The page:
from Stu in the USA office
22 September, 2010
Fabrizio called in today to let us know that there had been a significant snow fall, perhaps a foot or more, and that our team (along with most teams) have abandoned the mountain and returned to BC to await better conditions. With the slopes on the steeper sections, between C1 and C2 and above C2, now heavily loaded with fresh snow, there was little reason to climb up from C1 into dangerous territory.
With this in mind Fabrizio, Siddhi, Luis and Gordon came back down to BC to await the upcoming window of clearer weather predicted to begin on the 24th & 25th. We still hope they can get in a night at C2 and return to BC before the winds are expected to rise on the 26th/27th. Farther down the road it looks like the wind will calm down again in early October so we'll be looking for a summit bid at that time.
It sounds like the constant snowfall is taking its toll on the spirit of some of the climbers and Fabrizio said that quite a few people have called it quits and are heading out. To date our group remains in good spirits and is being well fed and entertained by the world's best disco dancer and cook, Ratna Gurung! Expeditions are hard no doubt and one of the most important skills to succeed is the ability to do very little for many days at a time while waiting for weather or conditions to permit you to head higher. Cards, reading, talking, practicing knots, writing in a journal, listening to music and more all have their place but often its the ability to just be content by yourself that can get you through these spells!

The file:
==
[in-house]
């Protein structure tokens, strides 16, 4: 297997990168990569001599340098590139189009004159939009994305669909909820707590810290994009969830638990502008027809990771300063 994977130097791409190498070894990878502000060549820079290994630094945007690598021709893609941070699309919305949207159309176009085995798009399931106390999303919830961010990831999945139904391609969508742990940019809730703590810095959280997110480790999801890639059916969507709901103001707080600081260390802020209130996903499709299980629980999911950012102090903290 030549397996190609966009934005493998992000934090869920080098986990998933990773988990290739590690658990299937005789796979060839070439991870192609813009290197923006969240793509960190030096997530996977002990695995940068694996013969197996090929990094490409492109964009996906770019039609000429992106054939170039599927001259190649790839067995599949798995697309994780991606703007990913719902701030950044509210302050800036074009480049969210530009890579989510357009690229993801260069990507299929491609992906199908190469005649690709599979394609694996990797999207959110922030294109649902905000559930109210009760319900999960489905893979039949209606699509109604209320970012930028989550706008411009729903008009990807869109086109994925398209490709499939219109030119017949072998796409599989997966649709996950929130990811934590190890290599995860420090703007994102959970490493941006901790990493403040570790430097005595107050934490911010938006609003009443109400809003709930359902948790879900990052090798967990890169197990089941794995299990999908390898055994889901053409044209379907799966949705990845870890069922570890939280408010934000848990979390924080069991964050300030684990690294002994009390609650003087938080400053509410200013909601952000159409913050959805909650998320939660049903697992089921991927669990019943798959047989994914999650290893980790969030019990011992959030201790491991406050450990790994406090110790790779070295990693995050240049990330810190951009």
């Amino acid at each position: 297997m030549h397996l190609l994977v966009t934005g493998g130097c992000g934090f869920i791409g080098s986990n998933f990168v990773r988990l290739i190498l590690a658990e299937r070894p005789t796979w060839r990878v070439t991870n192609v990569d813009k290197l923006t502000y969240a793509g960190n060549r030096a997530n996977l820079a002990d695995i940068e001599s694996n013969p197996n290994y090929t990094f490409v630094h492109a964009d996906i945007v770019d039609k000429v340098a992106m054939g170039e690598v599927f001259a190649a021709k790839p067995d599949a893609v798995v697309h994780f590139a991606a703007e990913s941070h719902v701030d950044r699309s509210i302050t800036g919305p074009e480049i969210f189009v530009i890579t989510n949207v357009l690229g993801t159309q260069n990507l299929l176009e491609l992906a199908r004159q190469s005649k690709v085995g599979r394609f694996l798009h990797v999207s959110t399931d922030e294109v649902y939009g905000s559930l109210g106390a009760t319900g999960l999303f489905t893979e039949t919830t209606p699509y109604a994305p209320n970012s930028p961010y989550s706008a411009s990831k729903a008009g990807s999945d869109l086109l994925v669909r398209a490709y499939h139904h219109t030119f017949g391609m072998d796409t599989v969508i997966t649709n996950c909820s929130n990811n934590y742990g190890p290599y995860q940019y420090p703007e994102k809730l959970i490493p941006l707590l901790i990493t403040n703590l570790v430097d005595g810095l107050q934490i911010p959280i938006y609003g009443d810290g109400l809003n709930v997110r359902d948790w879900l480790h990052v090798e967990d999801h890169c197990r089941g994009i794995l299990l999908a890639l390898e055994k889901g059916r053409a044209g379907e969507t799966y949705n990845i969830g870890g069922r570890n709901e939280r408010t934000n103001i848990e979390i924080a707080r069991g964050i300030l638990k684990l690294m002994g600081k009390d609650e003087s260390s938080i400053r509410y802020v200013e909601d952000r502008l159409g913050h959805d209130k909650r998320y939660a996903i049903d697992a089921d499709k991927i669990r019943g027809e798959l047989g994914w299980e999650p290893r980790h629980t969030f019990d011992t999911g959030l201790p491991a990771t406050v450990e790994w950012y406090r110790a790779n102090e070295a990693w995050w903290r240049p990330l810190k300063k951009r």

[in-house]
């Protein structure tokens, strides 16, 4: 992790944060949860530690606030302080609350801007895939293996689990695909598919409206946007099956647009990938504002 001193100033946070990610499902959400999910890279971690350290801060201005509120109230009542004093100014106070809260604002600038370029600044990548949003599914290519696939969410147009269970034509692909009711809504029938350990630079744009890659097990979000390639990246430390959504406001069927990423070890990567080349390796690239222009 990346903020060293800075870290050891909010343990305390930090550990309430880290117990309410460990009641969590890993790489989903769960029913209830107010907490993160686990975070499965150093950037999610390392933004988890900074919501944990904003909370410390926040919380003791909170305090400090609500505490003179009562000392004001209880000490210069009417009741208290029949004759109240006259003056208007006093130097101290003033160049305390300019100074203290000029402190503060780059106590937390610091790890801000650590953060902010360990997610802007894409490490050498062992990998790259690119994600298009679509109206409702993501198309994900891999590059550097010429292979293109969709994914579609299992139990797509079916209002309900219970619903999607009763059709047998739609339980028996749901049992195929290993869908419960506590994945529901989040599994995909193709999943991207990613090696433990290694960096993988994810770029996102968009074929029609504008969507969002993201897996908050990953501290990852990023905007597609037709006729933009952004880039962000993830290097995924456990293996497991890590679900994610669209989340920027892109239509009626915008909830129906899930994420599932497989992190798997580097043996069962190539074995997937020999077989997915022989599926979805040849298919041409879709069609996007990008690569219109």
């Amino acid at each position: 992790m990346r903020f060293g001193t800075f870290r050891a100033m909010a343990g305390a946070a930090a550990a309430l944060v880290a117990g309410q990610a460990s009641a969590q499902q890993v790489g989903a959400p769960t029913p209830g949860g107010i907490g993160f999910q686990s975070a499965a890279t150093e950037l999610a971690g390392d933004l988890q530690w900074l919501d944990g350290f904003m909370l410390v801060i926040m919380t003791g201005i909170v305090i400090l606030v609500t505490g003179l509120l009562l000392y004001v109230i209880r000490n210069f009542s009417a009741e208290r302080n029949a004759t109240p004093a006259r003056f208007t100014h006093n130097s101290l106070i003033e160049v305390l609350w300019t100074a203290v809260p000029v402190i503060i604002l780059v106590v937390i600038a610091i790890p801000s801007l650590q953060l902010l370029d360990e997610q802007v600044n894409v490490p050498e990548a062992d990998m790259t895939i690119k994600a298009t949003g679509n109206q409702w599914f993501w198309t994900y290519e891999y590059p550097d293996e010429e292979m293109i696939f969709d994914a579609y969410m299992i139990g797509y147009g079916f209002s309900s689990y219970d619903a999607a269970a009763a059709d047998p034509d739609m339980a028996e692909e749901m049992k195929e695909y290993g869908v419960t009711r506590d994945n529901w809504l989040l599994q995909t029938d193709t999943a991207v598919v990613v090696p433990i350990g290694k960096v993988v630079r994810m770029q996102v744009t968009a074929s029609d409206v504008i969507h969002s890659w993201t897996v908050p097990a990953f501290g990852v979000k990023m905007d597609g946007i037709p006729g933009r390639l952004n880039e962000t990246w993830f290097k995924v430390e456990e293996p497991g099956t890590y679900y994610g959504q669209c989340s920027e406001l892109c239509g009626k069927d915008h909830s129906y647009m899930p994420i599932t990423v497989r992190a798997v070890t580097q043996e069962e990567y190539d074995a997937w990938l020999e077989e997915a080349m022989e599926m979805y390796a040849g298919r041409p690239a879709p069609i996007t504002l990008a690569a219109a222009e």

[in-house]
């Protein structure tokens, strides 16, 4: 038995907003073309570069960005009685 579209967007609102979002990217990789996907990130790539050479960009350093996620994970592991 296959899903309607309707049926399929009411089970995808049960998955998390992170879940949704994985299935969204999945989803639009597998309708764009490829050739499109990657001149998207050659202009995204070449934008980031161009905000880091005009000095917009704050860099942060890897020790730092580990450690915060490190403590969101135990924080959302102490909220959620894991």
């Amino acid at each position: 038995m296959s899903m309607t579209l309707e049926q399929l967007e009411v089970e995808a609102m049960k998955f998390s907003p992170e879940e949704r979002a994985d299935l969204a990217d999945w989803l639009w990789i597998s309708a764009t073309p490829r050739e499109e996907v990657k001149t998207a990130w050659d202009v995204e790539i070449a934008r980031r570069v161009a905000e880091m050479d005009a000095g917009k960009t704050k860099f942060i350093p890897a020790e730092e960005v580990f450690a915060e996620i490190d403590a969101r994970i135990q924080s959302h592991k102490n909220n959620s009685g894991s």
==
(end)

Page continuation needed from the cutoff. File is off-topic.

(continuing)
With than in mind here are a few quotes of the day for tent bound climbers:
"Slug mode is when you lay in your tent with nothin' to do, maybe not even a book to read, maybe not even nothin' to eat. I can do it pretty well." Kitty Calhoun
"When it's getting dark, you're miserable and the task at hand seems endless, then this is the time to dig your sense of humour out from the bottom of your pack, wear it on your spirit and lighten your load."
"In my daily task I draw on my Antarctic experience. If the work is important enough I do not knock off because I feel tired; one’s exhaustion point is a very long way past fatigue point. I think I have developed a greater capacity for thoroughness and I am more appreciative of the value of proper planning. Possibly the two most valuable things my expedition years gave me were self-confidence and persistence. Persistence allied with patience will overcome most difficulties."
Dr. Phillip Law, a former member of the Australian Antarctic Team, speaking about the Duke of Edinburgh Award Scheme
"The trick is what one emphasizes
We either make ourselves miserable
Or we make ourselves strong
The amount of work is the same"
why we wait - to feel this way at sunset on a beautiful evening in the high mountains....